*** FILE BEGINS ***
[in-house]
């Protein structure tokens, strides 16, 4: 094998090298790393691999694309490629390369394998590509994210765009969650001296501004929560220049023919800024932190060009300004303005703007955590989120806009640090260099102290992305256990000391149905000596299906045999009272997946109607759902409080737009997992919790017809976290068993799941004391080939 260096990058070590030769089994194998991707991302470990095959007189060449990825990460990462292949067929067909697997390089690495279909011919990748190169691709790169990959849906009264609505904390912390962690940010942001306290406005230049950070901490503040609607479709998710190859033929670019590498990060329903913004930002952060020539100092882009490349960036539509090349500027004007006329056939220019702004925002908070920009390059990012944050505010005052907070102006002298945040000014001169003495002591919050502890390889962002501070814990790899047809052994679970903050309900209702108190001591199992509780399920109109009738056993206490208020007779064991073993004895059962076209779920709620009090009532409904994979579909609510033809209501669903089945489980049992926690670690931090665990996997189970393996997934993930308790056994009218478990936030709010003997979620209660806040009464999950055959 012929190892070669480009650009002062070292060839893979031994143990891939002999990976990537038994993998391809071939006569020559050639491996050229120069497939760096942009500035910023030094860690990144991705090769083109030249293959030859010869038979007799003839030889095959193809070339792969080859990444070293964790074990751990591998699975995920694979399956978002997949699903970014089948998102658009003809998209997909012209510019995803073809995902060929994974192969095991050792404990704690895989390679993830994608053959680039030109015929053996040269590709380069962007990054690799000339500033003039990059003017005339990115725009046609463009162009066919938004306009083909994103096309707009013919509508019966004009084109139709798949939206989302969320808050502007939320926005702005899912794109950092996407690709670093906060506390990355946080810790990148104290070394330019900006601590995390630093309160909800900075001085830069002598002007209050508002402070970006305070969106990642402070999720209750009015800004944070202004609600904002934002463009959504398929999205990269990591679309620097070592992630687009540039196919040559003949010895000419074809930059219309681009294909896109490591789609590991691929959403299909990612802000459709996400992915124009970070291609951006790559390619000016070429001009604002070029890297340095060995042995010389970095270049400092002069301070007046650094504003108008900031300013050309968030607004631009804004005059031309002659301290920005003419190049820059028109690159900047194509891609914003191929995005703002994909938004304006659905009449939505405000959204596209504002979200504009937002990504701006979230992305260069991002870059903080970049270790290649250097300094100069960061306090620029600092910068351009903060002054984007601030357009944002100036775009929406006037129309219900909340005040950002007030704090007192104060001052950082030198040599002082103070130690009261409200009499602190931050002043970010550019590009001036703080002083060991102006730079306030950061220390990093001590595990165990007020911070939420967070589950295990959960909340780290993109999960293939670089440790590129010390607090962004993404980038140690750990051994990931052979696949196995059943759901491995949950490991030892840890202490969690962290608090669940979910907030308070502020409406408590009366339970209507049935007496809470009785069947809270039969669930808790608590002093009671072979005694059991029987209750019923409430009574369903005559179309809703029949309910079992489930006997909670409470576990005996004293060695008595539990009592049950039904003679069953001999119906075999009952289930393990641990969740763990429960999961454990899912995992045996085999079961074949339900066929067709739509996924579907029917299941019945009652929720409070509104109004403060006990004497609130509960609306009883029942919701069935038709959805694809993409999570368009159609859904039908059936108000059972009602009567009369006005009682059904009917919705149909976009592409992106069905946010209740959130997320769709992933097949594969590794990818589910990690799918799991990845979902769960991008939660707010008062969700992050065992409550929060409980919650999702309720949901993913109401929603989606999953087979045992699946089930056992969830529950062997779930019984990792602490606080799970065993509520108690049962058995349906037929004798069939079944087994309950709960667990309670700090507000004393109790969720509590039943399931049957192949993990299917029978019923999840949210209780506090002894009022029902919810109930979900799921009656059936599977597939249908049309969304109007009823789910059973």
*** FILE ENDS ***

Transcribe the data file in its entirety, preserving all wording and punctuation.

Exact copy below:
[in-house]
């Protein structure tokens, strides 16, 4: 094998090298790393691999694309490629390369394998590509994210765009969650001296501004929560220049023919800024932190060009300004303005703007955590989120806009640090260099102290992305256990000391149905000596299906045999009272997946109607759902409080737009997992919790017809976290068993799941004391080939 260096990058070590030769089994194998991707991302470990095959007189060449990825990460990462292949067929067909697997390089690495279909011919990748190169691709790169990959849906009264609505904390912390962690940010942001306290406005230049950070901490503040609607479709998710190859033929670019590498990060329903913004930002952060020539100092882009490349960036539509090349500027004007006329056939220019702004925002908070920009390059990012944050505010005052907070102006002298945040000014001169003495002591919050502890390889962002501070814990790899047809052994679970903050309900209702108190001591199992509780399920109109009738056993206490208020007779064991073993004895059962076209779920709620009090009532409904994979579909609510033809209501669903089945489980049992926690670690931090665990996997189970393996997934993930308790056994009218478990936030709010003997979620209660806040009464999950055959 012929190892070669480009650009002062070292060839893979031994143990891939002999990976990537038994993998391809071939006569020559050639491996050229120069497939760096942009500035910023030094860690990144991705090769083109030249293959030859010869038979007799003839030889095959193809070339792969080859990444070293964790074990751990591998699975995920694979399956978002997949699903970014089948998102658009003809998209997909012209510019995803073809995902060929994974192969095991050792404990704690895989390679993830994608053959680039030109015929053996040269590709380069962007990054690799000339500033003039990059003017005339990115725009046609463009162009066919938004306009083909994103096309707009013919509508019966004009084109139709798949939206989302969320808050502007939320926005702005899912794109950092996407690709670093906060506390990355946080810790990148104290070394330019900006601590995390630093309160909800900075001085830069002598002007209050508002402070970006305070969106990642402070999720209750009015800004944070202004609600904002934002463009959504398929999205990269990591679309620097070592992630687009540039196919040559003949010895000419074809930059219309681009294909896109490591789609590991691929959403299909990612802000459709996400992915124009970070291609951006790559390619000016070429001009604002070029890297340095060995042995010389970095270049400092002069301070007046650094504003108008900031300013050309968030607004631009804004005059031309002659301290920005003419190049820059028109690159900047194509891609914003191929995005703002994909938004304006659905009449939505405000959204596209504002979200504009937002990504701006979230992305260069991002870059903080970049270790290649250097300094100069960061306090620029600092910068351009903060002054984007601030357009944002100036775009929406006037129309219900909340005040950002007030704090007192104060001052950082030198040599002082103070130690009261409200009499602190931050002043970010550019590009001036703080002083060991102006730079306030950061220390990093001590595990165990007020911070939420967070589950295990959960909340780290993109999960293939670089440790590129010390607090962004993404980038140690750990051994990931052979696949196995059943759901491995949950490991030892840890202490969690962290608090669940979910907030308070502020409406408590009366339970209507049935007496809470009785069947809270039969669930808790608590002093009671072979005694059991029987209750019923409430009574369903005559179309809703029949309910079992489930006997909670409470576990005996004293060695008595539990009592049950039904003679069953001999119906075999009952289930393990641990969740763990429960999961454990899912995992045996085999079961074949339900066929067709739509996924579907029917299941019945009652929720409070509104109004403060006990004497609130509960609306009883029942919701069935038709959805694809993409999570368009159609859904039908059936108000059972009602009567009369006005009682059904009917919705149909976009592409992106069905946010209740959130997320769709992933097949594969590794990818589910990690799918799991990845979902769960991008939660707010008062969700992050065992409550929060409980919650999702309720949901993913109401929603989606999953087979045992699946089930056992969830529950062997779930019984990792602490606080799970065993509520108690049962058995349906037929004798069939079944087994309950709960667990309670700090507000004393109790969720509590039943399931049957192949993990299917029978019923999840949210209780506090002894009022029902919810109930979900799921009656059936599977597939249908049309969304109007009823789910059973």